Ticket site Lunatickets apologised to users who got an email overnight telling them their password had been changed. A Reg reader was almost amused to get the following password reset email from the firm. Dear XXX Your password to login to www.lunatickets.co.uk has been reset. Your new password is pissflaps. You can change …
Looks like I'll have to change my password! I use the same one in lots of places so it'll be a big hassle.
I'm as prone to using daft test data as the next dev but I NEVER mess about with anything that can send email. My tests are always along the lines "This is a test email from [company]. If you have received this in error, please ignore it."
It's po-faced but the consequences of forgetting your test app's connected to, say, your company email list are too embarassing to contemplate.
Its a mistake everyone makes the once.
I remember many years ago, i was doing some work on a database, so i created a temporary column with a stupid temporary name, did my work, and that was the end of it.
Except i forgot to delete the column.
This was all fine until our Boss got a phone call from the DBA at the (really big utility) firm we were doing this all for, a few months later, asking what the column, Erm, lets call it "Willy" was for, cos it wasnt in the schema document.
I didnt get fired, but it was really close.
Given that ElReg stores user passwords unencrypted, you should be a bit careful when criticising other companies password cock-ups.
Surely I'm not the only Reg reader with a level of schoolboy puerility to find that email absolutely hilarious...
no you're not
i was reading it to my boss and cracking up laughing.
If you are going to use test data
At least keep it clean. You don't know when its going to spring out of an old backup.
Permission to swear, Sir?
Years ago I was working in third-line support for a major online travel site. A customer had received a password reminder email; problem was that he hadn't set his password to 'youareatw*t' as stated in the email. I was asked to investigate how many customers had 'strong language' in their password. I got to write a report which included a table of sweary words, combinations thereof and numbers of occurences.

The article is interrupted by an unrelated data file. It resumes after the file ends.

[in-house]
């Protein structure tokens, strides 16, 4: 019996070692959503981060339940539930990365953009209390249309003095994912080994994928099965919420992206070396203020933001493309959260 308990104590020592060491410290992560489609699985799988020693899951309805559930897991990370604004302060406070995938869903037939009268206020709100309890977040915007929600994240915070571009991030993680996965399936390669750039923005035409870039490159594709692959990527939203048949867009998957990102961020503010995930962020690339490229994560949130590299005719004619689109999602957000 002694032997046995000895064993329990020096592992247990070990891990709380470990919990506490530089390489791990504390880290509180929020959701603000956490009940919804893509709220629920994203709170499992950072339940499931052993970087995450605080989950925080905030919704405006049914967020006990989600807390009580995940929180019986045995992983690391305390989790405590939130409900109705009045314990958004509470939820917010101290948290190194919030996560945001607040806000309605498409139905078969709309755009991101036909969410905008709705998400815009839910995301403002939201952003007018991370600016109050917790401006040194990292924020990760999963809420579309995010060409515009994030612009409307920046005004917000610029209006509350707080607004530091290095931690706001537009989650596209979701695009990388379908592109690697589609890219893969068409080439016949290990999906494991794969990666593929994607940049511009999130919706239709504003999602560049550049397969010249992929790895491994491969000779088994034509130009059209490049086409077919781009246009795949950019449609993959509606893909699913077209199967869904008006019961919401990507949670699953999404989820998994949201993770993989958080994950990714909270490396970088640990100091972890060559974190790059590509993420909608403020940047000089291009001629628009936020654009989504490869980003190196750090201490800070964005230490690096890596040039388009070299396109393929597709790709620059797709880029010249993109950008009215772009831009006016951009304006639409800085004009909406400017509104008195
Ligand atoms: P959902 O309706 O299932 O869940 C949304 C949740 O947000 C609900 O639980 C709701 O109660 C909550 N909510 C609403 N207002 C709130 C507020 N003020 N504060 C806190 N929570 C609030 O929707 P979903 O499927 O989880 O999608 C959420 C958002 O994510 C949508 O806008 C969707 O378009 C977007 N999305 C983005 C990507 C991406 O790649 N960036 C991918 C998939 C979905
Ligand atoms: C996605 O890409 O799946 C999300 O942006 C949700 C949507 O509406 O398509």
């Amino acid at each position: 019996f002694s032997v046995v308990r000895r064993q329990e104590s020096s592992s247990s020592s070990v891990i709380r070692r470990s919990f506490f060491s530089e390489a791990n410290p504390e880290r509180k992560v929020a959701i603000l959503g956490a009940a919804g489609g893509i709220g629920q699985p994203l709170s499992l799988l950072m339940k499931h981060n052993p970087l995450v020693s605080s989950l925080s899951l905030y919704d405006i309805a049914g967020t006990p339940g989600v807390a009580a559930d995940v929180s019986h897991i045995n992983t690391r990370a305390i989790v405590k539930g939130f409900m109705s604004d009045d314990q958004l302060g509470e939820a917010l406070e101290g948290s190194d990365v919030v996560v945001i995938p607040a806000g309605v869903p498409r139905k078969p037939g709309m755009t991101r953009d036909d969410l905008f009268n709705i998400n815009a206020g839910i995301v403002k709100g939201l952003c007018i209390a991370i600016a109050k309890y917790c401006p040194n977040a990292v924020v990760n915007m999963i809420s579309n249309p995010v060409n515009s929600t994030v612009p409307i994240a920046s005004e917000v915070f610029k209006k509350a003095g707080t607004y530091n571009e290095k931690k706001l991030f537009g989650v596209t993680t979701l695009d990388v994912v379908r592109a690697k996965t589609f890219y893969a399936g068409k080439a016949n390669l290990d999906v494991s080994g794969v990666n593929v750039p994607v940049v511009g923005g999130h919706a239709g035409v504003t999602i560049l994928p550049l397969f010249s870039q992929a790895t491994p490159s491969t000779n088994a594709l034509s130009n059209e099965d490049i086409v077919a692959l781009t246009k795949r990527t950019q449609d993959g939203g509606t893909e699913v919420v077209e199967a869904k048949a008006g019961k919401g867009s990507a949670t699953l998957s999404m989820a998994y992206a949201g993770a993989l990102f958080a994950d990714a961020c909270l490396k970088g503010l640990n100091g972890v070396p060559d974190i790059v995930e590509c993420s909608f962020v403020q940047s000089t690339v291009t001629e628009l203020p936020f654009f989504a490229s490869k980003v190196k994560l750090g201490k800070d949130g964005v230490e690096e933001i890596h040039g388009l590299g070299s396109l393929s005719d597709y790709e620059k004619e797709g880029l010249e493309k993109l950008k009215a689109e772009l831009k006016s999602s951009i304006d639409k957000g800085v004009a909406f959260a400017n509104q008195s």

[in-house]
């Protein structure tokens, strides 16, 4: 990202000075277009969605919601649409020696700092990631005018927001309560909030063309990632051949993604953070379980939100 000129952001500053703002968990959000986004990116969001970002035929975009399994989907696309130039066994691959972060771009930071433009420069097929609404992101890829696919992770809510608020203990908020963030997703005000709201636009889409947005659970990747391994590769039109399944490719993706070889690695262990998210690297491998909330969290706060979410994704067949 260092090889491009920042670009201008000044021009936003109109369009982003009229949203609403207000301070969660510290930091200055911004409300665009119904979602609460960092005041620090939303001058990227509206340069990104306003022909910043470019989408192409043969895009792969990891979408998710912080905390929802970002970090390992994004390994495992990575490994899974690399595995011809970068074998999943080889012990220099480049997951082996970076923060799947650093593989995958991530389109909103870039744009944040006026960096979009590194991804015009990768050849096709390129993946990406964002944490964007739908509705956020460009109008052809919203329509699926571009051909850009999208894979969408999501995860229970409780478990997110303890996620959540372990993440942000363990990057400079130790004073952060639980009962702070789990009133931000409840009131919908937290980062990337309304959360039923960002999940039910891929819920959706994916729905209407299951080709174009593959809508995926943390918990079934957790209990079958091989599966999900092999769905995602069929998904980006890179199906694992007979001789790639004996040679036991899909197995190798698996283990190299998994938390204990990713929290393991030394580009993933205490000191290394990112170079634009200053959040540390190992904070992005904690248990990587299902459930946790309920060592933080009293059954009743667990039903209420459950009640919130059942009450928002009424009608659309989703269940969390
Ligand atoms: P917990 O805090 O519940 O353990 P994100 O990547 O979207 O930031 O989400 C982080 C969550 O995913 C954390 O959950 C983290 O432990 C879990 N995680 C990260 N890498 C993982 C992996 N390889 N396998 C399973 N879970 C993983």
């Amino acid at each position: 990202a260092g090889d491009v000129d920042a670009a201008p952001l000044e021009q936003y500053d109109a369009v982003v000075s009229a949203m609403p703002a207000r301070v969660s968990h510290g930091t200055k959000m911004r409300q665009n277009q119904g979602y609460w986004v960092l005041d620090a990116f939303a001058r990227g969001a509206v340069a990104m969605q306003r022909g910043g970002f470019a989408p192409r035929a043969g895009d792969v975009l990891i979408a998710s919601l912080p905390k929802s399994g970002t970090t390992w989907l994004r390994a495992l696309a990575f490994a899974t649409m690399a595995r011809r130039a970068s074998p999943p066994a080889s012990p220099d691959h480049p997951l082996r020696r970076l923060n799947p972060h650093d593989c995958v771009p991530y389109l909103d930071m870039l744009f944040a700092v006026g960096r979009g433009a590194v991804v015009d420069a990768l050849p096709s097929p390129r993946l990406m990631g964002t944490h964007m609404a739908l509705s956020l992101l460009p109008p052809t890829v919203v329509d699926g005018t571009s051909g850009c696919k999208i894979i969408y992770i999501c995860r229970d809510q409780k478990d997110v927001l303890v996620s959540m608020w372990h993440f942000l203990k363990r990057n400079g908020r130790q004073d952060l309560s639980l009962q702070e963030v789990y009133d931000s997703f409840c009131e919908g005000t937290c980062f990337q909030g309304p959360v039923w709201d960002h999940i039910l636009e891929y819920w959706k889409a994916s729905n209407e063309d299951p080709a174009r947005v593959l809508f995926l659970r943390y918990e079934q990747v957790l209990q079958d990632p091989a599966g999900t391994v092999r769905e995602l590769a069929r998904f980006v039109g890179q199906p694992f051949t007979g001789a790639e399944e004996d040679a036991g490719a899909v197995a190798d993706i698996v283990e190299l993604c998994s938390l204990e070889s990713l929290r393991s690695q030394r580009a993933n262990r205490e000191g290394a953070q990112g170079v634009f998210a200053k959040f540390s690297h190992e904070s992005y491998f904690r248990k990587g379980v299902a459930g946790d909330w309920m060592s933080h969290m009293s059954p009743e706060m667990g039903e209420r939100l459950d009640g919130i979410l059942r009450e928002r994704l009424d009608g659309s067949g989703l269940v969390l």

Discussing the report in a meeting with the account managers was entertaining.
IIRC, that particular password (albeit in the singular) was used by one of the world's largest banks back in the 80s during a 2 week install/rollout of an FX/MM product. We used a 2 part system (4 chars each) for security, via sealed countersigned envelopes. Needless to say, there are plenty of creative options with only 4 chars to play with, and this was the best permutation. It gave complete access to the Prod system...
This is what you get.
When you piss of the temps.
Paris, for obvious reasons.
You sure it ws'nt....
Funny if it wasn't your fault. :-)
Some years ago in a past job, my job was installing and testing the software another department wrote.
This was back early in the Win v3 days, and MSDOS apps (and MSDOS only setups) were still quite prevelant. The executable for this particular windows app had a DOS message along the lines of "this program will not run under MSDOS" or similar. Except it wasn't simlar, not even close.
I won't repeat here (truth be said I've forgotten the exact wording), but it made it quite clear the user running the executable lacked various forms of intelligence, and went just short of questioning the users' parentage for attempting to run this under DOS.
Our strict build controls meant the chance a user would see this would have been very slim, but not impossible, and certainly not something that would flair the reptuation of a multi-million (billion??) dollar company.
Told my boss, who appeared rather pissed off to say the least, who then went to the boss of the department writing the software. I have no idea how diplomatic he was about it, but the text string was changed promply, and we all in the workshop had a good laugh about it.
I'm guessing that software dept wasn't giggling at the time.
This story brightened up my day.
Testing with a
We were once testing email connectivity via a telnet session and I happen to send my colleage an email from a made up address simply with the word TW*T in the body of the message.
We were doing this to test some makeshift monitoring we were doing.
It worked, only it was picked up by the email police in the building (profanity wasn't allowed) and were instructed to explain the purpose of the email. My colleage very quickly came back with the fact that TW*T was an acronym for Testing With Anonymous Telnet. The dude went away and left us alone either beleiving us or impressed that he came up with this so quickly.
At the time release of this article. Their website was plagued by SQL injection exploits. This was the first time I had visited it and could count at least 5. It seems their "security" team had used a completely new test system as live. Damn idiots.
- Xmas Round-up Ghosts of Christmas Past: Ten tech treats from yesteryear
- Analysis Microsoft's licence riddles give Linux and pals a free ride to virtual domination
- Review Hey Linux newbie: If you've never had a taste, try perfect Petra ... mmm, smells like Mint 16
- I KNOW how to SAVE Microsoft. Give Windows 8 away for FREE – analyst
- Special Report How Britain could have invented the iPhone: And how the Quangocracy cocked it up